State Bar Calls for Restrictions on Long-Term Use of Solitary Confinement

From ALBANY, NY (01/25/2013)(readMedia)– Citing strong evidence that demonstrates long-term negative impacts of housing inmates in solitary confinement, the New York State Bar Association today called for significant cutbacks in the use of long-term inmate isolation and new protocols for separating violent and nonviolent prisoners.

The Association’s House of Delegates approved the report on solitary confinement, prepared by the Committee on Civil Rights, at its January 25 meeting in New York City.

Of the approximately 56,000 inmates being held in New York’s 60 state prisons, about 4,500-or 8 percent- are in solitary confinement at any time, according to the report. Nearly 2,800 New York inmates are serving more than a year in solitary confinement, the report states. A disproportionate number of inmates in isolation are African-Americans and Latinos.

“Inmates in long-term solitary confinement often suffer serious psychological problems, including depression, hallucinations, emotional breakdowns and suicidal behavior,” said State Bar Association President Seymour W. James (The Legal Aid Society in New York City.) “New York needs to adopt other means of separating prisoners who violate institutional rules from the general prison population without resorting to such harmful and outdated measures.”

Civil Rights Committee Chair Diana Sagorika Sen of New York City (Office of Federal Contract Compliance Programs) said, “The practice is applied at a significantly higher rate to blacks and Latinos, and unduly targets those with mental health and substance abuse problems.”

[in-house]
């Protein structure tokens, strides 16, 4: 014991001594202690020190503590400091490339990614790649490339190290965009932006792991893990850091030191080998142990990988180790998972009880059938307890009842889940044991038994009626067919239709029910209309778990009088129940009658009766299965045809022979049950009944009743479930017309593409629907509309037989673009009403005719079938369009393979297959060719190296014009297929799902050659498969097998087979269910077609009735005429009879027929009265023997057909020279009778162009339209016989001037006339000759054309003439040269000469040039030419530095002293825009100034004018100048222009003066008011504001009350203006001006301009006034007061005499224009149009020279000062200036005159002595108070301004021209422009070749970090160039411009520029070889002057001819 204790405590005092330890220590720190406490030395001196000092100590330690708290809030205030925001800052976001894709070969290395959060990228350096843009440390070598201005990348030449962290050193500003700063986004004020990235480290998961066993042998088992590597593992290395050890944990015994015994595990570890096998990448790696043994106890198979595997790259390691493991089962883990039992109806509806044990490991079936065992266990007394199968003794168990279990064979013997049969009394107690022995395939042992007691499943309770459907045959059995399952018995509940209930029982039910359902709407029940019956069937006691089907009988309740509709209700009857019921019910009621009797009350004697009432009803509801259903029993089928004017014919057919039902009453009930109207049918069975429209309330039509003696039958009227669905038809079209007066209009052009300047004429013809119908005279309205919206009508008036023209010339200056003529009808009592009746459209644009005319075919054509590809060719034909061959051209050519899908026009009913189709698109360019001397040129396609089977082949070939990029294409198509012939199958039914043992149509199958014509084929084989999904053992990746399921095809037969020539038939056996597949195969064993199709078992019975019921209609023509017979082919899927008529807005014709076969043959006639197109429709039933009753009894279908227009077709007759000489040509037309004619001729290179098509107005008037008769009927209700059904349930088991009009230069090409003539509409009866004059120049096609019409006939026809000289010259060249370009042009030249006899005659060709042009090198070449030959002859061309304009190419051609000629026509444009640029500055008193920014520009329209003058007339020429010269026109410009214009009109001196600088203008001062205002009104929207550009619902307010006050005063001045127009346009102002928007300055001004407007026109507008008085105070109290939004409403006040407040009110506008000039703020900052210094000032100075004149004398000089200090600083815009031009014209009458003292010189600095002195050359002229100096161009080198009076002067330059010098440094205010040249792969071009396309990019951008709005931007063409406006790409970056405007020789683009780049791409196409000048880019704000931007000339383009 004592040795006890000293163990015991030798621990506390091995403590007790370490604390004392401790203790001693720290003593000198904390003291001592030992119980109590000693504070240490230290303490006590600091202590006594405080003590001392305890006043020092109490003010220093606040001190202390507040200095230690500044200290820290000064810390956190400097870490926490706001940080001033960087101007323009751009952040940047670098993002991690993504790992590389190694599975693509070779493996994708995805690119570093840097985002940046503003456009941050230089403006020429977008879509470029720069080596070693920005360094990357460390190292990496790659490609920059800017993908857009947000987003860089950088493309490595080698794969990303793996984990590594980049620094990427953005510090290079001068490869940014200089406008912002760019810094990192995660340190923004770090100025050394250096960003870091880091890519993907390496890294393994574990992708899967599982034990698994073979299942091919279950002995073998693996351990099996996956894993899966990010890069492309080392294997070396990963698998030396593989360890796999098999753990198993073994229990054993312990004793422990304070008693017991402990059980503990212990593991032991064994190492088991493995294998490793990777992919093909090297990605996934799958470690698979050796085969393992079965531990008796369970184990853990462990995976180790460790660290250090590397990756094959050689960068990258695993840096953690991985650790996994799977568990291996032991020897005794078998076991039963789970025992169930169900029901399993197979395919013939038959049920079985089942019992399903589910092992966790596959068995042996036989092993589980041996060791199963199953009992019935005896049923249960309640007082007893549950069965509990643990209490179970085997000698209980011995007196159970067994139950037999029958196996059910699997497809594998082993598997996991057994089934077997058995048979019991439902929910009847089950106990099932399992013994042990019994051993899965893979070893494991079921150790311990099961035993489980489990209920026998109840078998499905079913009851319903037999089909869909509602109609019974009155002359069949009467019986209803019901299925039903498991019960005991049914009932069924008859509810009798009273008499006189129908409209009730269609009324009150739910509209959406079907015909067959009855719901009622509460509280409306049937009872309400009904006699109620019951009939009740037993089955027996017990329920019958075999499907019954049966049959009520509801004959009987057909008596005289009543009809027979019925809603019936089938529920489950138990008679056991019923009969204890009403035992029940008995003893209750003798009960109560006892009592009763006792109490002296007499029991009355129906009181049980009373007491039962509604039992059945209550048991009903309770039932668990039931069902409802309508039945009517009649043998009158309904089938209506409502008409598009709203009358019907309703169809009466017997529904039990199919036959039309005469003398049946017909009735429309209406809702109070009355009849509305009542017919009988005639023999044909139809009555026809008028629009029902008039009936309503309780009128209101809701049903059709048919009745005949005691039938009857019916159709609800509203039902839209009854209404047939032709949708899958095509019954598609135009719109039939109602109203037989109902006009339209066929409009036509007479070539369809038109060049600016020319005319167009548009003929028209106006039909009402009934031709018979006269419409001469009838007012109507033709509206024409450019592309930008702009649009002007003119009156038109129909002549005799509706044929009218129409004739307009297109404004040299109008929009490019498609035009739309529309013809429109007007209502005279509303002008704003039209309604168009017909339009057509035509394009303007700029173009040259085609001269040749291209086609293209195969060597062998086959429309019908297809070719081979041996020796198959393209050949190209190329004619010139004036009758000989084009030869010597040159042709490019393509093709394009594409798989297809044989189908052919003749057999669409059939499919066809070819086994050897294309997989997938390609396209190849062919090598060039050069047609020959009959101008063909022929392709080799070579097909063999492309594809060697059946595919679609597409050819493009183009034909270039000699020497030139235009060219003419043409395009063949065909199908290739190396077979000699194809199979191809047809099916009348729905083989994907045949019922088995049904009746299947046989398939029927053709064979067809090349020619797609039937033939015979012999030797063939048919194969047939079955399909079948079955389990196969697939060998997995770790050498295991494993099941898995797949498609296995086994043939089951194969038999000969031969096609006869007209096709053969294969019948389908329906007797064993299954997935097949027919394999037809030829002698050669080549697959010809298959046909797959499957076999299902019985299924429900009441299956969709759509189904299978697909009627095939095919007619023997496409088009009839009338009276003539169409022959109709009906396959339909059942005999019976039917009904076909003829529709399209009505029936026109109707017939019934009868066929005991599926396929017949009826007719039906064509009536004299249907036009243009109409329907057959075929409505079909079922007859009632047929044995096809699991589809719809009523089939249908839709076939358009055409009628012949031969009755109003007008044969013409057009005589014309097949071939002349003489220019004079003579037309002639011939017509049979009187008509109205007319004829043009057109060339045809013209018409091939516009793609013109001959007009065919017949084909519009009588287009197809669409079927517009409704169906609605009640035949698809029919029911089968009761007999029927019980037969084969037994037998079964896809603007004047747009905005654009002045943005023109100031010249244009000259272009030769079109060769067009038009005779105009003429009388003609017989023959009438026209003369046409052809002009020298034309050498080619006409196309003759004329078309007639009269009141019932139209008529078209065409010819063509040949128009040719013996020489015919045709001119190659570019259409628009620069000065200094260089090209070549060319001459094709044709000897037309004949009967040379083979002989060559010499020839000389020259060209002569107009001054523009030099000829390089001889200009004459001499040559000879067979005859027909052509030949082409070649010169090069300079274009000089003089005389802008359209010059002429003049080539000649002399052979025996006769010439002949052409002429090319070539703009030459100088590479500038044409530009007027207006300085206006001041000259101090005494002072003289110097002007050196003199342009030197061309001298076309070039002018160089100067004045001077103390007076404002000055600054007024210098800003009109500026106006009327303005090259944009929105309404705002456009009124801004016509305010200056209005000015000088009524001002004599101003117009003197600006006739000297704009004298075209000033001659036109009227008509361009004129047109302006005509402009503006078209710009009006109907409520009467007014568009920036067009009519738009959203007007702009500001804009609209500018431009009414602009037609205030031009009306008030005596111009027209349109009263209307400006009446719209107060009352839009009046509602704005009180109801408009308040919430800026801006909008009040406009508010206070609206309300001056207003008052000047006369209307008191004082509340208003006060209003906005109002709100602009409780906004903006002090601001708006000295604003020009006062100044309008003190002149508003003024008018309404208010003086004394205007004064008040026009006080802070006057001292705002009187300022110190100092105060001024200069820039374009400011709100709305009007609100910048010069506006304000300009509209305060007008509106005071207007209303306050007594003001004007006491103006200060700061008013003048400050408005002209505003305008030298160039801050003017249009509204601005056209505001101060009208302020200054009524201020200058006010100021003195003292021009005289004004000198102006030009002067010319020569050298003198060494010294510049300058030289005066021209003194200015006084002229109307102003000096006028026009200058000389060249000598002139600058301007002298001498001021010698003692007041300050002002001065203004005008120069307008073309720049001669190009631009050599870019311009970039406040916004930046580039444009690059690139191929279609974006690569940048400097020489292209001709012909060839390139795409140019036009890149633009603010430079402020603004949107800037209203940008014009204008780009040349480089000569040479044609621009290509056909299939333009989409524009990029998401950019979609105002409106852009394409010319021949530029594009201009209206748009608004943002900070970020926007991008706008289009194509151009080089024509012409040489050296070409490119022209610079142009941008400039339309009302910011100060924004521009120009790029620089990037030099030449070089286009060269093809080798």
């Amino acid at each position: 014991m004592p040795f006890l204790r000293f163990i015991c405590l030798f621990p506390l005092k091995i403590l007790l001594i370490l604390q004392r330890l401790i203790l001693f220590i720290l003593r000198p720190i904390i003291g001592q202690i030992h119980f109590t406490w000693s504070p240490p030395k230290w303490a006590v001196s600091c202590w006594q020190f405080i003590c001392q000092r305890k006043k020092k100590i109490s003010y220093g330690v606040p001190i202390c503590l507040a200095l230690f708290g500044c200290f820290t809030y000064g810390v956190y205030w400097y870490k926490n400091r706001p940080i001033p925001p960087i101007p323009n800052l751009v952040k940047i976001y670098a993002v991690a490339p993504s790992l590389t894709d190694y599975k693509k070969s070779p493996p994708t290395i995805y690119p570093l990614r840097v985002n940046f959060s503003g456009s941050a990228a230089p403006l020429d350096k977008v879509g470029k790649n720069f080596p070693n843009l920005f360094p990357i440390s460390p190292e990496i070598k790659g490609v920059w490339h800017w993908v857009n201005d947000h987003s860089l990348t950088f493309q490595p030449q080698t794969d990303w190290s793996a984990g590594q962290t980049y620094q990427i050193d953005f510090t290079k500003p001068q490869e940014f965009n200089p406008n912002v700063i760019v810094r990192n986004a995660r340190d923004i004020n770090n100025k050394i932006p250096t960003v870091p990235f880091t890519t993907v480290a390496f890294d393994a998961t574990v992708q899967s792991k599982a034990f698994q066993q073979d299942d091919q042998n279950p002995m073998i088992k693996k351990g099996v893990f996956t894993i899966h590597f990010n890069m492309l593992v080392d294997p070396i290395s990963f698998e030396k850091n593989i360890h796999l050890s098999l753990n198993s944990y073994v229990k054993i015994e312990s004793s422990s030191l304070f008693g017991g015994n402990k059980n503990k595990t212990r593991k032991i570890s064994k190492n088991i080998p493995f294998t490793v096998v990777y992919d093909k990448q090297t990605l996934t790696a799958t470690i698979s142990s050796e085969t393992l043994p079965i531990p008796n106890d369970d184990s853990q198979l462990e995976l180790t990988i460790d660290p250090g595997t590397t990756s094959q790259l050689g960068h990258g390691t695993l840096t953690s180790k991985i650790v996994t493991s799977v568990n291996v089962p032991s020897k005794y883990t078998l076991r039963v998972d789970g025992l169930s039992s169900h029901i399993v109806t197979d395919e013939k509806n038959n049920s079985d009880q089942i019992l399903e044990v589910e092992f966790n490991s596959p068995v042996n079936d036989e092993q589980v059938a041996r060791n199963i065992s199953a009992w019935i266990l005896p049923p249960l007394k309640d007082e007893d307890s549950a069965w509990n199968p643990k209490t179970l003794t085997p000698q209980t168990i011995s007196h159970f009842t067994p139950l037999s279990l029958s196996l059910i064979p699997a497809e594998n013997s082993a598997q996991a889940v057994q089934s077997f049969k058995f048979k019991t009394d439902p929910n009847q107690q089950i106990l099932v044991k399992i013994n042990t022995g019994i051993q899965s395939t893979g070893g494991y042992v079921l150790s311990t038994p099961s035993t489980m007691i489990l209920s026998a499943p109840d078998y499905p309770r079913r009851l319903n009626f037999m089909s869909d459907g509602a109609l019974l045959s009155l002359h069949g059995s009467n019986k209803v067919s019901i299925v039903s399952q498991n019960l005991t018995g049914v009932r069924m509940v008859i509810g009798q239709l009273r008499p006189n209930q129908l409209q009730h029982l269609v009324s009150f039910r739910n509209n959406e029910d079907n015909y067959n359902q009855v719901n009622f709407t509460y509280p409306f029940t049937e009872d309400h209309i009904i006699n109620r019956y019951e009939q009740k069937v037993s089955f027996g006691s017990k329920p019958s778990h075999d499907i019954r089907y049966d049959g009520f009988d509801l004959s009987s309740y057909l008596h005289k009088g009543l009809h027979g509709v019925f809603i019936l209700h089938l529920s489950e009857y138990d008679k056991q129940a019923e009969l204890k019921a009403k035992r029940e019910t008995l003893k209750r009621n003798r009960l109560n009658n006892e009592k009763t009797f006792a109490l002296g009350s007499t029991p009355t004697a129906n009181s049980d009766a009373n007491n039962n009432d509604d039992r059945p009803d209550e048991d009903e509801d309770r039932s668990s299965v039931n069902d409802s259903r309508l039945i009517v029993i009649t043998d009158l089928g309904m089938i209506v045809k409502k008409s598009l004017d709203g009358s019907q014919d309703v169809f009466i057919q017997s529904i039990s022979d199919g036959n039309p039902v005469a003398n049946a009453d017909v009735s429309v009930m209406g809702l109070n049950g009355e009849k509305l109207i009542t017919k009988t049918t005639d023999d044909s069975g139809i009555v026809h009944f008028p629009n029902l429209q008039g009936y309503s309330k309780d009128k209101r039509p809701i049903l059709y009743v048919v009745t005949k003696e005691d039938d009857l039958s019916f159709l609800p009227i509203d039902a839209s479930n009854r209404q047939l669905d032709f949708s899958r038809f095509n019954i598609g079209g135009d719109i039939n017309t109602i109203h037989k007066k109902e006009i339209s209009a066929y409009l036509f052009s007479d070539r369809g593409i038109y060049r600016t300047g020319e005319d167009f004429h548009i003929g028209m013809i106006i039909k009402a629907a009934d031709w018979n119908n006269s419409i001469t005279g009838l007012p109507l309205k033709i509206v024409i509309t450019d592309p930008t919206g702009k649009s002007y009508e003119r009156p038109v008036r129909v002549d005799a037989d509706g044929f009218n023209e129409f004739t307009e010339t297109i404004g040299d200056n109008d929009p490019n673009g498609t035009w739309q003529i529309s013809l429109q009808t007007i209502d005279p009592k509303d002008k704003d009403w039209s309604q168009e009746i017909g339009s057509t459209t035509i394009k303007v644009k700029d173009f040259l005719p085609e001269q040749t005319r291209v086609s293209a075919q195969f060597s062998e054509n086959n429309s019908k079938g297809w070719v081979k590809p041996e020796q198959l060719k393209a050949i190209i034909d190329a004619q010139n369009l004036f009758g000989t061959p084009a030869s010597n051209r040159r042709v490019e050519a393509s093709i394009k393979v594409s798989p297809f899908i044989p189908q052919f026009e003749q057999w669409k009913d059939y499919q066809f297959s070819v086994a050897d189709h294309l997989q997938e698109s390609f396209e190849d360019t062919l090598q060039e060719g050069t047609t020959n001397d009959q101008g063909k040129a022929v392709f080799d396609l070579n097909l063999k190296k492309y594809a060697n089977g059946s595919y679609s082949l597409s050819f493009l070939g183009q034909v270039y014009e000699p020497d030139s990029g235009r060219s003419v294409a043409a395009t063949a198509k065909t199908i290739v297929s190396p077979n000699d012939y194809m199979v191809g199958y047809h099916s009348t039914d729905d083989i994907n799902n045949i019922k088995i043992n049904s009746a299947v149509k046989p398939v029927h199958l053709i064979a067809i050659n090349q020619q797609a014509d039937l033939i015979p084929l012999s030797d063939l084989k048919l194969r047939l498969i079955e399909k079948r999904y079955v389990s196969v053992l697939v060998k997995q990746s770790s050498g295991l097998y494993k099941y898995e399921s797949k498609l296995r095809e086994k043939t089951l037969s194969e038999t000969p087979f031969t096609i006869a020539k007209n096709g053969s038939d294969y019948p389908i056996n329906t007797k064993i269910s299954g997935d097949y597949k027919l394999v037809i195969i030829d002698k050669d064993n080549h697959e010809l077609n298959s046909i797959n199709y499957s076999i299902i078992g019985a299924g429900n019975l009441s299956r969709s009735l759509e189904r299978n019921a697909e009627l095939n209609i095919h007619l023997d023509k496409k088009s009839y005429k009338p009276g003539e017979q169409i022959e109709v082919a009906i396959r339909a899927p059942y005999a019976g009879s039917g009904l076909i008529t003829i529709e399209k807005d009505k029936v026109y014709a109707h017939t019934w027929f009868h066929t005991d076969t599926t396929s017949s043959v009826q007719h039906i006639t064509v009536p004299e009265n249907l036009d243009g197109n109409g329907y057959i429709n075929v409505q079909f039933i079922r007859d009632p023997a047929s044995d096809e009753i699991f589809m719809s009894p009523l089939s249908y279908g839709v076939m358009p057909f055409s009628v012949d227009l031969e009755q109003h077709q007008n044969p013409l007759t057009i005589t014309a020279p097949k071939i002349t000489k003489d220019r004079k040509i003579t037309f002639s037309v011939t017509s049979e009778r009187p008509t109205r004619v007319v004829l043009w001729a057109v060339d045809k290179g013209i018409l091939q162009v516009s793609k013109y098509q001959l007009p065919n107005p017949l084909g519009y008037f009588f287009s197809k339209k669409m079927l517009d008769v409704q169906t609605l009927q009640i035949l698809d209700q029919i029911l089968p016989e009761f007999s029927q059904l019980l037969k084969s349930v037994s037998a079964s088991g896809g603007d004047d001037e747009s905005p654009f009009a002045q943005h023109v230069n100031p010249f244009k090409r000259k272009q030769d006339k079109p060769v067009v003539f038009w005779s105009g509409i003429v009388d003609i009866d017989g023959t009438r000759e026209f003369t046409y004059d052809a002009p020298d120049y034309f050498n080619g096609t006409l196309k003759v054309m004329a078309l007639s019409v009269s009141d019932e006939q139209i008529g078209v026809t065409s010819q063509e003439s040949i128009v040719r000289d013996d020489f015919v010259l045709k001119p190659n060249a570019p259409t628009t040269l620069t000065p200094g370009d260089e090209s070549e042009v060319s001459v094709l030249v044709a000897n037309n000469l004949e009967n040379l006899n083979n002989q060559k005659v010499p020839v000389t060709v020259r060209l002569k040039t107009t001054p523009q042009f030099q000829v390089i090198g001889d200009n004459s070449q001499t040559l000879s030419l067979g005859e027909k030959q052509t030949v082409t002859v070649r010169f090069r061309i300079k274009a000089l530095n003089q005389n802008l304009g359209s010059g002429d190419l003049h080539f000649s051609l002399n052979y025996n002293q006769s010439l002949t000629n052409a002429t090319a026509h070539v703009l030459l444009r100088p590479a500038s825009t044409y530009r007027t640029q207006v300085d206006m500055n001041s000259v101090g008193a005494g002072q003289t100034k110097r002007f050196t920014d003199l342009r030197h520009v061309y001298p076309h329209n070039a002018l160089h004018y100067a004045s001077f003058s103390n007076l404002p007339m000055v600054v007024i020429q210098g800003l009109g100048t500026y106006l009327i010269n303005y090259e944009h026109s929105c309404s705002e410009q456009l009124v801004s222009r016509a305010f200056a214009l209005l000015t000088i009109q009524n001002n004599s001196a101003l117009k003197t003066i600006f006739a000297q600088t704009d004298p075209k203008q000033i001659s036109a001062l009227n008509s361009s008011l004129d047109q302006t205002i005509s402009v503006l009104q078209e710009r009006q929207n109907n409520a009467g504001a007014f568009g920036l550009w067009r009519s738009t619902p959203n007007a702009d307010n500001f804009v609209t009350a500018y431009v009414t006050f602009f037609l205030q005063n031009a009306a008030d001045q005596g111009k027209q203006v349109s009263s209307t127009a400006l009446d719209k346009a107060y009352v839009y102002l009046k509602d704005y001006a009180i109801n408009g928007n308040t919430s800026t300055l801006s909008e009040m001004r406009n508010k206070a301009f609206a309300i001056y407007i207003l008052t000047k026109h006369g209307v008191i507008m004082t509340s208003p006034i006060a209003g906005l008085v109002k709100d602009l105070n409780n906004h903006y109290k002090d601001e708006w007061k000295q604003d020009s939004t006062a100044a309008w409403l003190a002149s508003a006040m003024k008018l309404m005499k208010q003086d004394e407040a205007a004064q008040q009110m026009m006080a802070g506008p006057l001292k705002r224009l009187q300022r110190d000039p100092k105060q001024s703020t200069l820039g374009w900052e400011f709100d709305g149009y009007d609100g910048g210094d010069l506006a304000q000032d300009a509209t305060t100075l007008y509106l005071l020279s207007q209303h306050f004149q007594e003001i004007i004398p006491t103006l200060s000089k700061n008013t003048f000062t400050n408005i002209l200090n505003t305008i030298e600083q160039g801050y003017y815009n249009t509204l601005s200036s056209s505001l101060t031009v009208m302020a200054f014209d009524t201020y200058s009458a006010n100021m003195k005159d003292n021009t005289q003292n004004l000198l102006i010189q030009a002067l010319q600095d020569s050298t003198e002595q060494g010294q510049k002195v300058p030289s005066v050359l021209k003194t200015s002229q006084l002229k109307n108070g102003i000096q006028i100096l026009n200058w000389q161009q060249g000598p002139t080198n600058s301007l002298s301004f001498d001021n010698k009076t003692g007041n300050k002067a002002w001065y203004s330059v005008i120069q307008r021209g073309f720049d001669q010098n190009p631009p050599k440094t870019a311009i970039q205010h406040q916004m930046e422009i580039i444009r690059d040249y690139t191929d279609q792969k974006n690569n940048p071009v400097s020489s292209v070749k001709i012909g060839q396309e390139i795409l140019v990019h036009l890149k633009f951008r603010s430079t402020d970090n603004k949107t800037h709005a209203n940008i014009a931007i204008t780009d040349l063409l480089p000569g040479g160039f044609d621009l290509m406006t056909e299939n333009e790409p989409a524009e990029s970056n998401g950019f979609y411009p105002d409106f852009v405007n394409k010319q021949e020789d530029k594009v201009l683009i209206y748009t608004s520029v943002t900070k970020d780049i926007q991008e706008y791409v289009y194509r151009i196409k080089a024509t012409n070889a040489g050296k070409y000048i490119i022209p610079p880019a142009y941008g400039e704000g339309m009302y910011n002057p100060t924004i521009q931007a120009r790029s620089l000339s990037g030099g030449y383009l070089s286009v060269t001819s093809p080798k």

The report cites numerous experts and studies on solitary confinement’s detrimental effects on mental health in reaching its conclusions. “Courts of law, legal scholars, medical commentators and independent observers have documented the wide range of deleterious effects that solitary confinement can have on the confined individual,” the report states.

In support of its recommendations, the committee cited a report by the New York Civil Liberties Union issued in October 2012 that found that New York’s use of solitary confinement is “arbitrary and unjustified, harms prison and corrections staff, and negatively impacts prison and community safety.”

Solitary confinement, according to several studies, has been shown to have an impact on inmate suicide rates, particularly among those suffering from mental illness. A 1996 U.S. Department of Justice study concluded that “based chiefly on overwhelming consistent research, isolation should be avoided whenever possible.”

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The report is available at

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